Depending on your needs, a flexible credit facility such as an overdraft can help you cover unexpected short-term expenses while only paying interest on the funds you use. For larger purchases, a BetterBusiness Loan could be a more cost-effective option, giving you lower interest costs than more short-term finance, with the flexibility to make extra repayments then redraw them later.

4. Create a cash buffer or use your redraw

Creating an emergency fund for your business, in the same way that you might for your personal finance, can help you be prepared for any unexpected expenses or cost increases. If you have a BetterBusiness Loan you can use spare cash to make extra repayments on your loan, then keep them at the ready in your redraw facility.

That helps you pay less interest, because any money available in your redraw – whether its $10 or $10,000 – reduces the balance owing on your business loan. Then, when you need extra cash, you can access your redraw online using NetBank, CommBank App or CommBiz.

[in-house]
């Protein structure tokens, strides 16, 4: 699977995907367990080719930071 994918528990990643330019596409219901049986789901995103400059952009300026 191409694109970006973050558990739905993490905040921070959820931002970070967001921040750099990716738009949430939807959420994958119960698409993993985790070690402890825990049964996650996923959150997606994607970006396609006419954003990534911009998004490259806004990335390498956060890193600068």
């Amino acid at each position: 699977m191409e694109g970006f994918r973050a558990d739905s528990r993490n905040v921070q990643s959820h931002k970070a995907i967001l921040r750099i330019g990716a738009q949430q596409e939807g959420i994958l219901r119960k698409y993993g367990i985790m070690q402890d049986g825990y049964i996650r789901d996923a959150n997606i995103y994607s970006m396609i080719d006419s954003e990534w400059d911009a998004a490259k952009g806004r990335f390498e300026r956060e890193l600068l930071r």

You can also take advantage of your lower balance to adjust your repayments to the minimum repayment amount, improving your cash flow. But remember – lowering your repayments will reduce your available redraw balance over your agreed loan term.

5. Speed up payments

Receiving payments faster will boost your cash flow. One of the easiest ways to speed up your payments is to send invoices or ask for payment immediately after you’ve delivered your goods or services.

A mobile EFTPOS device can give your customers an easy way to pay on the spot, no matter where you are, removing invoice time lags.  

6. Tighten your terms of trade

You may also want to consider shortening payment terms, or the time you can give your customers to pay, particularly if they are longer than 30 days. Set out clear payment guidelines for your customers and consider reviewing your supply terms if a customer regularly fails to pay on time. Think about offering a discount for early payment or put a statement on your quotes and invoices indicating that you reserve the right to charge interest on overdue accounts.

7. Don’t pay early if you don’t have to